Mount Begbie Brewing Co.'s line this winter (pictured above from left) includes: 1. Their original signature Mt. Begbie Cream Ale

Mt. Begbie Brewing Company: Make beer not war!

Mt. Begbie Brewing Co. is featured in the Winter 2011 issue of the Revelstoke View, a new quarterly arts, entertainment and lifestyles feature available for free at shops, restaurants and public places in Revelstoke



Mt. Begbie Brewing Co. is featured in the Winter 2011 issue of the Revelstoke View, a new quarterly arts, entertainment and lifestyles feature available for free at shops, restaurants and public places in Revelstoke

My goal was to uncover the grand unified theory of beer and physics.

Bart Larson, brewmaster at Revelstoke’s Mt. Begbie Brewing Co., is well-known locally for holding a PhD in nuclear physics. Did this knowledge of the very nuclear structure of beer guide the brewery to wins at major brewing awards, including their best English India Pale Ale at the 2010 Canadian Brewing Awards for their Nasty Habit IPA? Was it the secret behind their silver at the same contest in the Kölsch section for their High Country Kölsch?

I sat with Larson at the tasting bar in their First St. West brewery, questioning him on his career in physics, and its relation to beer. He studied at UBC and SFU in the Lower Mainland, experimenting at the TRIUMF lab. He shot lasers at pressurized helium targets. He eventually took his experiments to the Los Alamos National Laboratory in New Mexico – most famously home of the Manhattan Project. His forte was experimentation and technology. Larson tells me of a time they made pressurized vessels for gas out of glass about 0.1 millimetre thick. “I miss that part of the work, really,” he says. Soon the decision was upon him; move down south permanently or choose a life closer to home. A “B.C. boy,” Bart chose to come back to Revelstoke, founding Mt. Begbie Brewing Co. with wife Tracey in 1996.

He continues to be a hands-on technologist, rolling up his sleeves to solve technical challenges in the brewery. A firm grasp of chemistry also guides his decisions, he says.

Over 15 years, the brewery has won its share of awards, and has also grown and developed into a local institution. Their line this winter (pictured above from left) includes: 1. Their original signature Mt. Begbie Cream Ale, a golden ale with delicate, fruity flavour and a hint of honey. 2. The Powerhouse Pale Ale, a traditional full-flavoured pale ale driven by a big helping of lightly-roasted malt, with a caramel hint. 3. The Tall Timber Ale, their most popular brew. This moderately-hoppy, full-bodied English Brown Ale brings caramel undertones and some residual sweetness. 4. The Nasty Habit IPA features a blend of rich specialty malts and a hoppy profile that brought home the first place at the 2010 Canadian Brewing Awards. 5. The winter seasonal Bob’s your Dunkel is a dunkelweizen, an unfiltered wheat beer packed with chocolate and Munich malts. 6. The High Country Kölsch is a light, mildly-hopped beer originating in Köln, Germany, using Kölschbier yeast. Mt. Begbie has won several awards for this delicate and drinkable beer.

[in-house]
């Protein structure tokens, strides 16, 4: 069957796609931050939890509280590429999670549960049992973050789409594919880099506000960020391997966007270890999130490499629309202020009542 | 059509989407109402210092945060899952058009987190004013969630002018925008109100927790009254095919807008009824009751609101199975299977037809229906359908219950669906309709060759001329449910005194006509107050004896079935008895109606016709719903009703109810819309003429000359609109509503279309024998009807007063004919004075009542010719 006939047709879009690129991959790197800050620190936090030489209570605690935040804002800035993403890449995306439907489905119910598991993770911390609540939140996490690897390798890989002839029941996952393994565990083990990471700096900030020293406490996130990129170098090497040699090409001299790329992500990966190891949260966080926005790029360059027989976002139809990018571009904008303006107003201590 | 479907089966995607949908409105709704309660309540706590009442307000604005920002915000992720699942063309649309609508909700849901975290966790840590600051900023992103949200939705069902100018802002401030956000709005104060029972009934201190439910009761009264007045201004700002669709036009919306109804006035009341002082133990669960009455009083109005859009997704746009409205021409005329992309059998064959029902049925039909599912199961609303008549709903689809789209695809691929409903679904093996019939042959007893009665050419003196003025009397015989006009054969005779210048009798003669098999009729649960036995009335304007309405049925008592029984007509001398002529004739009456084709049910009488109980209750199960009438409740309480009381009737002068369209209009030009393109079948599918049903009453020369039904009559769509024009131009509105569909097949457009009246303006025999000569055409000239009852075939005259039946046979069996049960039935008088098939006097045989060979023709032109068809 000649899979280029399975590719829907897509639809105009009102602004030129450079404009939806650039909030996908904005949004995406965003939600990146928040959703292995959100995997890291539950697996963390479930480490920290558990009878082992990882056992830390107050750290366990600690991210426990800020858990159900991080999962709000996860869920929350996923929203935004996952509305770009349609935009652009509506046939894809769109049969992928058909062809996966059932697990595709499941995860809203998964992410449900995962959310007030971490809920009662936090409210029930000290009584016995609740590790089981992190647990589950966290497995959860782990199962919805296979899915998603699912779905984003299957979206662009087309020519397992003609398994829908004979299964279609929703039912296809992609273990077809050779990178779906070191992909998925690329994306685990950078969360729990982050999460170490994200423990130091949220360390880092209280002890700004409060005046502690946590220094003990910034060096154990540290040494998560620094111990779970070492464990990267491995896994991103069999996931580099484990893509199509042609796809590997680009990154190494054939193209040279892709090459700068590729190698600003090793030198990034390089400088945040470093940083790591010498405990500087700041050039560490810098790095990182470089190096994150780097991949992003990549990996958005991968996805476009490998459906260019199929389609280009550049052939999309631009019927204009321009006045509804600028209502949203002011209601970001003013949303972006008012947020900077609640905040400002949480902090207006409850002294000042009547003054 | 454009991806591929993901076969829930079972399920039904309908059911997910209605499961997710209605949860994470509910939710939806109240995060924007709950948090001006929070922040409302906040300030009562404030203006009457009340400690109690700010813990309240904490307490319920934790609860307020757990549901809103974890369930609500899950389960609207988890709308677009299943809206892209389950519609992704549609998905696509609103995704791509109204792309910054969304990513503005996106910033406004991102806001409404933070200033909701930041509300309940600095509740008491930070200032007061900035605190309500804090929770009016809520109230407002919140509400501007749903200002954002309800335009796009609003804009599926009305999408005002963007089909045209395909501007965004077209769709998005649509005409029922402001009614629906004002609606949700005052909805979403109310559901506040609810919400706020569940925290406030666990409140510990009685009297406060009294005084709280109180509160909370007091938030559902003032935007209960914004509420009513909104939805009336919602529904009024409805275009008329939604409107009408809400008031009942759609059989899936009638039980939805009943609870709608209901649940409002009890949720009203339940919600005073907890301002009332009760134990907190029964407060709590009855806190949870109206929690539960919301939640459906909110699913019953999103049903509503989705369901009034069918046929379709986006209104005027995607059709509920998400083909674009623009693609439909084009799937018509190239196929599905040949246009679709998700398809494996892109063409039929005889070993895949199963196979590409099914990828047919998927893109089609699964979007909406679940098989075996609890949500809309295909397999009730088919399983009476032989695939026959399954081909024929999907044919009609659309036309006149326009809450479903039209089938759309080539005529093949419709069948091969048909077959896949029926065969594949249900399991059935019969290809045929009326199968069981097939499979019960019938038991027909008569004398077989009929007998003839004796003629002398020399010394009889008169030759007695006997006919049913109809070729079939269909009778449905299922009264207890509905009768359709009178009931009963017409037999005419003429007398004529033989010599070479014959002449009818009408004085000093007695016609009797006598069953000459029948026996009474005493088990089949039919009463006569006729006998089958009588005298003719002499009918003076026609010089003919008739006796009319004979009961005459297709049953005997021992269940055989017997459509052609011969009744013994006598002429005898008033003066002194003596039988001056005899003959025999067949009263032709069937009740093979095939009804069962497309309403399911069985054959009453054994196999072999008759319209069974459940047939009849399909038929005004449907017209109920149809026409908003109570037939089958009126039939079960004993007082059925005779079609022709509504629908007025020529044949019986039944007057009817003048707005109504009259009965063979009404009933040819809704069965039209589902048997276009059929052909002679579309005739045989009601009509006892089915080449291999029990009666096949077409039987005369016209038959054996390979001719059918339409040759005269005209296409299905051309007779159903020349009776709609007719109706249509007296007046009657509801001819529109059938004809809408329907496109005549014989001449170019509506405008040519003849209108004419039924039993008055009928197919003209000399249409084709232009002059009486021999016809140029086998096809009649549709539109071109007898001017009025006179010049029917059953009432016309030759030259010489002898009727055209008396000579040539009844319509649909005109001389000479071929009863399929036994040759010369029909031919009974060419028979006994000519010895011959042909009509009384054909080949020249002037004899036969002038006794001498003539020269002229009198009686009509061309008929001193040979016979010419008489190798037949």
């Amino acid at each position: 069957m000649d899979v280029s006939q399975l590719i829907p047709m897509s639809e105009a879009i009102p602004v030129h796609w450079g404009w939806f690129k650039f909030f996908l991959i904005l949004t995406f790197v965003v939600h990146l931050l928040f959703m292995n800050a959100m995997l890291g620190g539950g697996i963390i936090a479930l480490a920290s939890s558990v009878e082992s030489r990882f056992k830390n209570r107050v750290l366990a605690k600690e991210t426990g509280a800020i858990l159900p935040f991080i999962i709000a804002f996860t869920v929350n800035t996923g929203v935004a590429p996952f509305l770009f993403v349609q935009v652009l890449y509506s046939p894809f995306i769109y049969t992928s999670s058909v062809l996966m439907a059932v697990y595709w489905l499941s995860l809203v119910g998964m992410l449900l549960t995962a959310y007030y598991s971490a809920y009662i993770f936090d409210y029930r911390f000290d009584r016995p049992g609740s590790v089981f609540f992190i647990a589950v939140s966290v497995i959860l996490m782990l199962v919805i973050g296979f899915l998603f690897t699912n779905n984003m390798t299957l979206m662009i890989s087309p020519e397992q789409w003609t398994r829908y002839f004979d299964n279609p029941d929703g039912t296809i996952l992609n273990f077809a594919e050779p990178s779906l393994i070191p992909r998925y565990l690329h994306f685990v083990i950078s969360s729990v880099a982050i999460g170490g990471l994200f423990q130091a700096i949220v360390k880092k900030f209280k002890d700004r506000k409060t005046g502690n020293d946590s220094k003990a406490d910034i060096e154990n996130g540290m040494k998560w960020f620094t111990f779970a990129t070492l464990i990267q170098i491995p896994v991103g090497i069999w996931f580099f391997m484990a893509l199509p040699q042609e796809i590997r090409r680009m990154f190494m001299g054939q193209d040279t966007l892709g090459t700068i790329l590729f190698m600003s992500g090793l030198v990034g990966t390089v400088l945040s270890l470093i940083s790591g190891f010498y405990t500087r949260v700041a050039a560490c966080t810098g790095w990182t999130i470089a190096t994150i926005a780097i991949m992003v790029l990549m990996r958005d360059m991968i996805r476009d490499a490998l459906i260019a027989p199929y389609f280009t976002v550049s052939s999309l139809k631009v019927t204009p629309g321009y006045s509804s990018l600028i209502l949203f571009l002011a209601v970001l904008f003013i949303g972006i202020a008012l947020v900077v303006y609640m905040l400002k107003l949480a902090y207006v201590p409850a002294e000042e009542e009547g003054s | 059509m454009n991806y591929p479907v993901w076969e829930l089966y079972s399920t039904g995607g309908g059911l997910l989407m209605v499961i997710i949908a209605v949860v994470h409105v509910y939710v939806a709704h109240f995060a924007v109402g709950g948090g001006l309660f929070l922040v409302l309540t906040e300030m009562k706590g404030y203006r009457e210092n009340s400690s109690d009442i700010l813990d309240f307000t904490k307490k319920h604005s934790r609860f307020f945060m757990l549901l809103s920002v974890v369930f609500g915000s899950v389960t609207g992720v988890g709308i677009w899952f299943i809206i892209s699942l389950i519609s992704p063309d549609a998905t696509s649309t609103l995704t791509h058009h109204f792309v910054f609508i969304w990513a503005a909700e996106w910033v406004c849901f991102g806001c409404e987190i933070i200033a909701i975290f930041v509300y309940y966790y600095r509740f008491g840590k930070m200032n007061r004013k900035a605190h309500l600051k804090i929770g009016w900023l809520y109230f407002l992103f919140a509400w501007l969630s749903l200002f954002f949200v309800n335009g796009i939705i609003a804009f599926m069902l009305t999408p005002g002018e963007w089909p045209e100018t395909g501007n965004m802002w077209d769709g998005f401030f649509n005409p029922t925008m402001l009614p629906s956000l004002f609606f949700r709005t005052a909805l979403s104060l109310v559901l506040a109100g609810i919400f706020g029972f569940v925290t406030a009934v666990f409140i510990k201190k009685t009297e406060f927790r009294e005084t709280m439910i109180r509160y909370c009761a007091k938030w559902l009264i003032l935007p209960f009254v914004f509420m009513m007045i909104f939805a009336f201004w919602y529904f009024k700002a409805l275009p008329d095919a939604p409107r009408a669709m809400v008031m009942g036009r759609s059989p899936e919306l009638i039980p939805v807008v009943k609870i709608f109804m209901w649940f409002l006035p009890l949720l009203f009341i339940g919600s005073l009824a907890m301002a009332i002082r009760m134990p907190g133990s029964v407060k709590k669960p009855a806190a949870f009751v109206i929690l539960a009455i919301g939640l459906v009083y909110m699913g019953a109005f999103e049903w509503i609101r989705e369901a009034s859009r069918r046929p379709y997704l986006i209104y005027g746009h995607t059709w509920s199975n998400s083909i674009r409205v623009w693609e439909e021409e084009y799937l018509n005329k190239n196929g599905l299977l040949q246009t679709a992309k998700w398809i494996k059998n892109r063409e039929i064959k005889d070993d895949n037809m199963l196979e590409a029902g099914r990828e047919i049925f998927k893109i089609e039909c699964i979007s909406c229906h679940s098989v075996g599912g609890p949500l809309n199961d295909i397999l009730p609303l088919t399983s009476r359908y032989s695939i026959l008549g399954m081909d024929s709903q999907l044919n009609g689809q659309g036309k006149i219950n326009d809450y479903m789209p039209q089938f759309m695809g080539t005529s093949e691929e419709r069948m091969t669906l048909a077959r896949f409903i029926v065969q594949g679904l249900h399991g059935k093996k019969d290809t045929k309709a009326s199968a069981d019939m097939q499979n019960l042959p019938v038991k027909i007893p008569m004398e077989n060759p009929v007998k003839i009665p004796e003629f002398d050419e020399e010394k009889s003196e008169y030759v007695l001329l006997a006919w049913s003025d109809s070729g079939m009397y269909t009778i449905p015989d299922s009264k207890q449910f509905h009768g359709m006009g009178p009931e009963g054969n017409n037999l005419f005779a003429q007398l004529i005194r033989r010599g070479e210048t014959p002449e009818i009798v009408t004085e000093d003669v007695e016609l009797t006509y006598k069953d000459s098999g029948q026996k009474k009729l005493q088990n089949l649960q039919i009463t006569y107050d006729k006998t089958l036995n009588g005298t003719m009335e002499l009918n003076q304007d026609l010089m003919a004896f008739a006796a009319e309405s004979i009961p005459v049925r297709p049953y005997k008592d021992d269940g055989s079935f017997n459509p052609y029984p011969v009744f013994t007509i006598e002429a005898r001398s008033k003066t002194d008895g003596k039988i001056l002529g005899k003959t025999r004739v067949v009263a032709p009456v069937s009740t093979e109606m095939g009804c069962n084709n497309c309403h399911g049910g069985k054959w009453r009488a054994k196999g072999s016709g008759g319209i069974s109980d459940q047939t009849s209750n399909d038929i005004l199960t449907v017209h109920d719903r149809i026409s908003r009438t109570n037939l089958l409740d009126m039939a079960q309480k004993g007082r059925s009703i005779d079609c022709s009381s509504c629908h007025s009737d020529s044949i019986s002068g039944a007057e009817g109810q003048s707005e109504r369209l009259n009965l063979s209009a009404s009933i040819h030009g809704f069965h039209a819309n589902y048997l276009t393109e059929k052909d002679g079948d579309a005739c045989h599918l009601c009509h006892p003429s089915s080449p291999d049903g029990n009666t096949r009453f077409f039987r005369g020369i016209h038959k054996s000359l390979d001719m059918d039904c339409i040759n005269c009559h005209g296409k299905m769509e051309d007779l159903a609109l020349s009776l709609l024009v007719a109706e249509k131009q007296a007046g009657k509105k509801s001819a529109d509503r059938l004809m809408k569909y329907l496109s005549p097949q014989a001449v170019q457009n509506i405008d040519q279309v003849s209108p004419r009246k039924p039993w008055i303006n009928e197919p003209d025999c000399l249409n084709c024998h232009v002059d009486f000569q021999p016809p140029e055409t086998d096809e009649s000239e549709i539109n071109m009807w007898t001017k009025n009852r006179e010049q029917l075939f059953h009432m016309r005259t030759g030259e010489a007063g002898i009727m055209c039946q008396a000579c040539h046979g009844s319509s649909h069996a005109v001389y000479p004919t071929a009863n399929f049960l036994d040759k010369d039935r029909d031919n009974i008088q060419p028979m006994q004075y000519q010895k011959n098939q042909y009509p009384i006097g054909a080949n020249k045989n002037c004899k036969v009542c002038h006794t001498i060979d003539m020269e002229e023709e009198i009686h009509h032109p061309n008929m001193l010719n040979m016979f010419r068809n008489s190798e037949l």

So, does an intimate knowledge of physics drive Begbie’s award-winning brews? Not really, says Larson, but: “It sure helps.” What’s really behind it is a lifetime of beer appreciation. While the other teenagers were downing Lucky Lager, Larson was acquainting his palette to a range of Belgian-style beers. Before there were U-brews, he was experimenting with home brewing “since I was allowed to,” he says.

So, no grand unified theory of beer and physics, but it’s assuring to know that many of us beer drinkers have chosen the faster track to brewmaster status than studying physics.

Mt. Begbie Brewing Co. is located at 521 First St. West. They do scheduled tasting tours. Call 250-837-2756 for info.

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